Dedication to: Mal Evans

On the eve of publication, I dedicate this book to Mal Evans, the protagonist of our story.

Evans was a real person, having worked with the Beatles from their days in Liverpool all the way through the end of the group in April 1970, and to a lesser extent, with the solo Beatles and with Apple Corps Ltd. for the next six years. He died in 1976 at the hands of two Los Angeles police officers, who mistook his air rifle for a real gun. He apparently was high on Valium and police considered him dangerous.

Mal adored the Beatles. From the minute he heard them playing at the Cavern Club in Liverpool in the early 1960s, he was hooked. And he did everything for them. If the band needed a glass of milk or a pair of socks, Mal ran to the store to get them. He drove the band to many gigs, including one in a snowstorm in which a pebble broke the windshield, forcing him to break a hole in the glass so he could see properly. Another time, he broke plastic silverware to create makeshift picks for the band when they wanted to jam with Elvis. He protected the band from a near-riot in the Philippines after they apparently scrubbed First Lady Imelda Marcos.

It didn’t stop there. He contributed to many Beatles classics, including the film “Help!” He sang in “Yellow Submarine,” played piano in “A Day in the Life” and organ in “You Won’t See Me.” He accompanied the Beatles on their trip to India to see the Maharishi, and subsequently played tambourine on “Dear Prudence.” He played trumpet on “Helter Skelter.”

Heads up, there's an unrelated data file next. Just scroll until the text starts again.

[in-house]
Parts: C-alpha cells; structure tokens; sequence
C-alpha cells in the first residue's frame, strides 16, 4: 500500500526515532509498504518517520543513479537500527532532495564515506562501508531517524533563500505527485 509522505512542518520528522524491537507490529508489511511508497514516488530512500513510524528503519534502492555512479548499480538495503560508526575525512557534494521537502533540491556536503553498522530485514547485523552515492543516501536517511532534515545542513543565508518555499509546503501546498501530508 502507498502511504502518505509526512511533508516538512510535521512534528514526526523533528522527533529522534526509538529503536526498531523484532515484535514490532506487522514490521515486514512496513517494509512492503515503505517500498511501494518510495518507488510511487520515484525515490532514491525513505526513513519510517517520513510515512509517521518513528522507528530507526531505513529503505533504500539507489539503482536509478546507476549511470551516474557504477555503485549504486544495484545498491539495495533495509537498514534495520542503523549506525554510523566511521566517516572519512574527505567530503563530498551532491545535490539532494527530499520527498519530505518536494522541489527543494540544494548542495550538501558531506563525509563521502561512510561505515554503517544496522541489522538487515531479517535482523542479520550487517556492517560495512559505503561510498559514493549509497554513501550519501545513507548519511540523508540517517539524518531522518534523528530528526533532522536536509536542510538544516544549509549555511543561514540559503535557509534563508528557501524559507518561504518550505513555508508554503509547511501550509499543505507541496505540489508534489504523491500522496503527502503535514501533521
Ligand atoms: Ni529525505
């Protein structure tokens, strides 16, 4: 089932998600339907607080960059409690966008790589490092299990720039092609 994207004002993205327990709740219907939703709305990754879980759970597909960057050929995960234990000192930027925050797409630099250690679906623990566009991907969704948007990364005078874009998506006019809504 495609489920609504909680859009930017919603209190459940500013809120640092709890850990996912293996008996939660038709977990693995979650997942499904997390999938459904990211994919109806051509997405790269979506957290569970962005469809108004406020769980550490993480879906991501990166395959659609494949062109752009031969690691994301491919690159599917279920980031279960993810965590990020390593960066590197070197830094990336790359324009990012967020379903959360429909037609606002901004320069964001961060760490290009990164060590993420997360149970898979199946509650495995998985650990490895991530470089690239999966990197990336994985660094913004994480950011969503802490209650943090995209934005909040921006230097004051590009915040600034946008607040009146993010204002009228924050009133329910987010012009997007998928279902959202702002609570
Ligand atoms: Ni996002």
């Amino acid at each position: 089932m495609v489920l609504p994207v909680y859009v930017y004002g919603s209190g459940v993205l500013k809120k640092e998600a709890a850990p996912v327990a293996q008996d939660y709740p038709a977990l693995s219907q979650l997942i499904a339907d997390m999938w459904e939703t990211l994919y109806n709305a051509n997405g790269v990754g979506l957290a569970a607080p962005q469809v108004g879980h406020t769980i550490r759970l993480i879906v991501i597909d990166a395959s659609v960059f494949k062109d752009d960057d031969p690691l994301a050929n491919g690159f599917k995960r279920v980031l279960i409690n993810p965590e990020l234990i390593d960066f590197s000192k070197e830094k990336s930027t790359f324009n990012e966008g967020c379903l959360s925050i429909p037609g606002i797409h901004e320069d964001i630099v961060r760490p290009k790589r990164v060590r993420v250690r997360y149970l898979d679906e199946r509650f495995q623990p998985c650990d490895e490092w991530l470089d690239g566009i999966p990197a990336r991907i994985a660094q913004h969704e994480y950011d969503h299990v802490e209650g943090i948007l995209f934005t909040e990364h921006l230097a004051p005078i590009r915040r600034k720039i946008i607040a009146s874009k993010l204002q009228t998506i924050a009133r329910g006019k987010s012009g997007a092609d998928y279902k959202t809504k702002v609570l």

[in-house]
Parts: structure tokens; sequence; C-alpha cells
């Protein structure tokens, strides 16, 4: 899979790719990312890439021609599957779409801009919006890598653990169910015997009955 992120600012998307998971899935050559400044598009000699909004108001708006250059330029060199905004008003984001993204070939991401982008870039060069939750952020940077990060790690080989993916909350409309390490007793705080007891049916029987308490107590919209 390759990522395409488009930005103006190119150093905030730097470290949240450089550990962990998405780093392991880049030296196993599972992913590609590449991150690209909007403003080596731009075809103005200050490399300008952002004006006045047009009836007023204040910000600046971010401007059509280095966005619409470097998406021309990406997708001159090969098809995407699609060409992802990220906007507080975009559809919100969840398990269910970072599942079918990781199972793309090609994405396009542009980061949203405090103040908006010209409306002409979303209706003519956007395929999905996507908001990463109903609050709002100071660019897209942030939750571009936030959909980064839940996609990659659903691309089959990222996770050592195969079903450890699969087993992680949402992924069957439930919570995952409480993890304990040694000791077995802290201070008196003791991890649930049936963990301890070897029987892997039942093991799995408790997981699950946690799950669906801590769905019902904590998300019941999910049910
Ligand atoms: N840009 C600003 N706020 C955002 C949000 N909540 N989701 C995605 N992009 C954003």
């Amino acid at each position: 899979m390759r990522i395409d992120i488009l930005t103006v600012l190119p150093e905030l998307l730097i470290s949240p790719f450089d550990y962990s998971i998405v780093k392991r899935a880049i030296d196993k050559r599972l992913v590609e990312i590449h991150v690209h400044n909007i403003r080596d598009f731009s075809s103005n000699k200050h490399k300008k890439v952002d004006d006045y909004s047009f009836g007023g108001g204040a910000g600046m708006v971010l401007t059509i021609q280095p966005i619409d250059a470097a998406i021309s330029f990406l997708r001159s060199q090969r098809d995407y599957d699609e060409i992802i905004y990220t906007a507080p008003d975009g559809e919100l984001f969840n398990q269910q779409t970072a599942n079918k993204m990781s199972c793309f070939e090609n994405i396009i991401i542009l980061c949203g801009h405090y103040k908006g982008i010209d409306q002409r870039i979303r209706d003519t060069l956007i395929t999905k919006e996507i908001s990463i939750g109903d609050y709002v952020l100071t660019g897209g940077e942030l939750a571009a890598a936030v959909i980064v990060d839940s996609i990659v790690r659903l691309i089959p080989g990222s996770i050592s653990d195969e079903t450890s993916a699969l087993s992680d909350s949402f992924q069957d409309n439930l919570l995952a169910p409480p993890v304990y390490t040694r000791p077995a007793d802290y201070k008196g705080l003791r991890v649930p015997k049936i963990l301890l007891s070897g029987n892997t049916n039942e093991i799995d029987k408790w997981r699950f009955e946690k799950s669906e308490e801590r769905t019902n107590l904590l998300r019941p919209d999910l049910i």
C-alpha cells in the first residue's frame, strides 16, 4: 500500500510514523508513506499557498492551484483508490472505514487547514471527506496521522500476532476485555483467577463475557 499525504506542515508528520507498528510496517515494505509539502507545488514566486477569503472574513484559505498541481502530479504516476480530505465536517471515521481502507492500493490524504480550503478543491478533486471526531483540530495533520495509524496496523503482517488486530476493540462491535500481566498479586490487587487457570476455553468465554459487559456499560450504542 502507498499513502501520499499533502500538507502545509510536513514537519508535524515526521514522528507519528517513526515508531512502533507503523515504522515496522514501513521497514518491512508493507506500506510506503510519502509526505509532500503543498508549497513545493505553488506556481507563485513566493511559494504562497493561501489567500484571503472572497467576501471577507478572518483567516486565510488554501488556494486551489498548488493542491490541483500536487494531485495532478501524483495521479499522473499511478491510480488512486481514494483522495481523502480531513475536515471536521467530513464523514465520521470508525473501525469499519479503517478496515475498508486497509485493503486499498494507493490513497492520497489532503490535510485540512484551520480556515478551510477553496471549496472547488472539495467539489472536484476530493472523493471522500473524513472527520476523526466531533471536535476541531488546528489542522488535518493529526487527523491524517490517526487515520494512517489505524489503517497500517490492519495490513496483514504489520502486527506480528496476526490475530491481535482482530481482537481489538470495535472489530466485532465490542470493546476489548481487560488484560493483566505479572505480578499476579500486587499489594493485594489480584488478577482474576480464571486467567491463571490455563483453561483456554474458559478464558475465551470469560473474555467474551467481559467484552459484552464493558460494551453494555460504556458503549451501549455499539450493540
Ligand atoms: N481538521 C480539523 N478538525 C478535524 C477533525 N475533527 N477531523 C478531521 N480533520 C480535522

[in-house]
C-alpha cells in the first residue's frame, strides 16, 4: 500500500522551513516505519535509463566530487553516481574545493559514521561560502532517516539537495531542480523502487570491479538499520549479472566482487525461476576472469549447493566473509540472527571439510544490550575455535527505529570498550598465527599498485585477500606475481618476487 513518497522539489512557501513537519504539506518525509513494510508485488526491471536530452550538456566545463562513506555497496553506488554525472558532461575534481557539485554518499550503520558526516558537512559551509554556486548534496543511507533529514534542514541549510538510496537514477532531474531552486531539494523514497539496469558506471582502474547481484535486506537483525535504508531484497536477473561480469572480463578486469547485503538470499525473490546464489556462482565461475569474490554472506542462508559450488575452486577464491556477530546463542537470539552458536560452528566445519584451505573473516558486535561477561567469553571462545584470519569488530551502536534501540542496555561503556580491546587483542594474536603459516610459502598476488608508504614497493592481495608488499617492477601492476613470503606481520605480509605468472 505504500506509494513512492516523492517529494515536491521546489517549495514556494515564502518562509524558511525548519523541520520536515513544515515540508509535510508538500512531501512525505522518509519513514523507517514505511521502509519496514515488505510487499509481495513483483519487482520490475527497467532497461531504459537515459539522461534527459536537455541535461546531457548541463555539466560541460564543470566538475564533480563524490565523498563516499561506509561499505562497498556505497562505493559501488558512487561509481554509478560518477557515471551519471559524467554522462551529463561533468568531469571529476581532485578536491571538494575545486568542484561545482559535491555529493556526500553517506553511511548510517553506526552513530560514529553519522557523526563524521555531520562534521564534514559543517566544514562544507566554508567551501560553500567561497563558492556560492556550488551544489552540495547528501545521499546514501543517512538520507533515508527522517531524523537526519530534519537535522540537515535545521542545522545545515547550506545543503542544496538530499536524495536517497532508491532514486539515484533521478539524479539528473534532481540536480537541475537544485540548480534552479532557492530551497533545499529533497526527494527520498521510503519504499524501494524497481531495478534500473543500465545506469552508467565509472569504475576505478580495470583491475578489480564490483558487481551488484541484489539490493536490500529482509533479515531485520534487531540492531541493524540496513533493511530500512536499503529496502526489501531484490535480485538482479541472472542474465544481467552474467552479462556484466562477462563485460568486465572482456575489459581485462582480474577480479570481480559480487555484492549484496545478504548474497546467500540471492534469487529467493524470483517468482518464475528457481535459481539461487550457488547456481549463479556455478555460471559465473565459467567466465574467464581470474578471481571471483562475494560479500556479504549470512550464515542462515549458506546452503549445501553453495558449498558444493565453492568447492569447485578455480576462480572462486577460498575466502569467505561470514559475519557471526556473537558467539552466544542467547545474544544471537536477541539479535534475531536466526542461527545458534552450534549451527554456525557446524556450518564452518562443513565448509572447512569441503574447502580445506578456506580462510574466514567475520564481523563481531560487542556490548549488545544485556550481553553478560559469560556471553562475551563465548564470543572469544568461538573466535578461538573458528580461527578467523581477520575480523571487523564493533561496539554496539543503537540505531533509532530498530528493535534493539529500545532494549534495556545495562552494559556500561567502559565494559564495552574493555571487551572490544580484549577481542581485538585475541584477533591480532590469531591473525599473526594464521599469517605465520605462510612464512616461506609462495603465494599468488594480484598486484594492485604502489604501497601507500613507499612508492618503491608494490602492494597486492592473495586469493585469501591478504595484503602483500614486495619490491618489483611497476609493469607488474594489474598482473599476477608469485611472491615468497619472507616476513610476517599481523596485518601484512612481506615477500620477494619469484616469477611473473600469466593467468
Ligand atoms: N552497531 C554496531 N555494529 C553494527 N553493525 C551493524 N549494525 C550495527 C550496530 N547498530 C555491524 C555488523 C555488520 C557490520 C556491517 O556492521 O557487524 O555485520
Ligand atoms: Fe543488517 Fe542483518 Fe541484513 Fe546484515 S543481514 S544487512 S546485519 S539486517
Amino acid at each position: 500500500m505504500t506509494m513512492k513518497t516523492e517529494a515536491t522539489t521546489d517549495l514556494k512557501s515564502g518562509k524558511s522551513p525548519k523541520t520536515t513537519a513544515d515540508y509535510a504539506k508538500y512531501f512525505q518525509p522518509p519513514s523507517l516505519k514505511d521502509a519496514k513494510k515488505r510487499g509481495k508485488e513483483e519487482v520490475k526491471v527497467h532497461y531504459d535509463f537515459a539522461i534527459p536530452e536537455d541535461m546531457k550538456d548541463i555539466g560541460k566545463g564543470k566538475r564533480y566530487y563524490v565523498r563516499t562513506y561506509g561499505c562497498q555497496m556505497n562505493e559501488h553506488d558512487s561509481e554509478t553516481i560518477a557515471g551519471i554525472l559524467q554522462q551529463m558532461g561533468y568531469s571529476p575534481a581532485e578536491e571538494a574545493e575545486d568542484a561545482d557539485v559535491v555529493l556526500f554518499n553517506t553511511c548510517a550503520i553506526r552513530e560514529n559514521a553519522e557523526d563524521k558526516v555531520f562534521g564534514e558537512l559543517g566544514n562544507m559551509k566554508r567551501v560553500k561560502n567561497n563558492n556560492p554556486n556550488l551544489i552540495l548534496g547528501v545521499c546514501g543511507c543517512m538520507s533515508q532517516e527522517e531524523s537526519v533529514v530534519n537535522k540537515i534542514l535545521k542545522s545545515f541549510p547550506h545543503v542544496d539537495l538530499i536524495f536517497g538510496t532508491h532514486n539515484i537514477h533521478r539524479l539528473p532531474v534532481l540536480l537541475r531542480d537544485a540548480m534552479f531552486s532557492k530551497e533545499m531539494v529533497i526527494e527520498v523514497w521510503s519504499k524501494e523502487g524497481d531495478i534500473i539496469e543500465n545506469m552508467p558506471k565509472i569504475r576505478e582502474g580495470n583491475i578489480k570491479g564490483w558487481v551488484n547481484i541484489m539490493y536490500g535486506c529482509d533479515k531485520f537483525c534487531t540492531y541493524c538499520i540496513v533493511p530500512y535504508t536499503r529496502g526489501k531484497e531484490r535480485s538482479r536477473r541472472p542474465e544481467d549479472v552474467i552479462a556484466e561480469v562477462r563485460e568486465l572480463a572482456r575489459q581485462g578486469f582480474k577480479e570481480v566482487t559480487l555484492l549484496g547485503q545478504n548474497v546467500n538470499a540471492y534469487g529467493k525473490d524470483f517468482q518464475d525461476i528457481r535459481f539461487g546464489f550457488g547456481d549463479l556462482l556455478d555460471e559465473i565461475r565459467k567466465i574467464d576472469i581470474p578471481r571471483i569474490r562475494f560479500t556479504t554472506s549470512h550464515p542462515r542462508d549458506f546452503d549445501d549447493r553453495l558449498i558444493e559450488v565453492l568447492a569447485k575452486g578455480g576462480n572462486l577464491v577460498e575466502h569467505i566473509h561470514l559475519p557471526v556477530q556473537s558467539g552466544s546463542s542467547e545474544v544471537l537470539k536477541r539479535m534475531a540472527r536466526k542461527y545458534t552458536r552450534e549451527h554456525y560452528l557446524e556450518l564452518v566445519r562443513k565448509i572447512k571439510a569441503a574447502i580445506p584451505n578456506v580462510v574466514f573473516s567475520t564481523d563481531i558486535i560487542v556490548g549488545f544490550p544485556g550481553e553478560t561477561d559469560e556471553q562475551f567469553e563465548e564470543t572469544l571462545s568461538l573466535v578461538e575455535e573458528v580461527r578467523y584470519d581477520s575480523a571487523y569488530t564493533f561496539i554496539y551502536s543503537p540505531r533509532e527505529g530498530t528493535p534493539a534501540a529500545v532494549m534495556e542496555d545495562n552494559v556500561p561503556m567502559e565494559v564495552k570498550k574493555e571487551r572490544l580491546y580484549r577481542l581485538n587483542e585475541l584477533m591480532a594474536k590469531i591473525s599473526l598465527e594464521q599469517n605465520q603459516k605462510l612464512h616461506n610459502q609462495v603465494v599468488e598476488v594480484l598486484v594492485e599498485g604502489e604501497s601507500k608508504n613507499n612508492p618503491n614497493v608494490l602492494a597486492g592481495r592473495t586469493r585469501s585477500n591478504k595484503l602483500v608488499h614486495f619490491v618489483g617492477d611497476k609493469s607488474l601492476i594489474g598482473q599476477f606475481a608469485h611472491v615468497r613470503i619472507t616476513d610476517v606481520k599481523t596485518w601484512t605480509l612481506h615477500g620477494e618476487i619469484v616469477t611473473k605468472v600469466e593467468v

And it got even more bizarre. He was the silver hammer on “Maxwell’s Silver Hammer,” playing an anvil in time with the song. He rang the alarm clock in “A Day in the Life.” He shoveled gravel as a rhythm track on the bizarre “You Know My Name (Look Up the Number).” And according to Evans’ diaries, he even helped compose some songs on Sergeant Pepper’s Lonely Hearts Club Band.

He did all this for £38 per week – about $58, or the salary of a clerical worker.

Mal Evans setting up a drumIt was a labor of love for Mal, but he seems to be forgotten in most of the Beatles’ stories. When I mention my book to people, they’ve obviously heard of the Beatles, but have never heard of Mal. As luck would have it, Mal was about to publish his memoirs when he was shot, but they weren’t even found until a few years ago; his chance at stardom and immortality was lost with his death.

This book gives Mal a view into what the 1970s would have been like if fate hadn’t broken up the Beatles. New music, new albums, and the legacy of the Beatles growing by leaps and bounds. If you didn’t think they could get any bigger, read this book. It also shows readers what an insider he really was, and how much the members relied on him through the years – even if they sometimes didn’t realize it.

I hope that Mal would enjoy my trip through the 1970s, seeing new Beatles albums being created – and being at the center of the greatest rock n’ roll legacy of all time. As long as he was along for the ride, he would have cherished every moment of it. And he deserves it.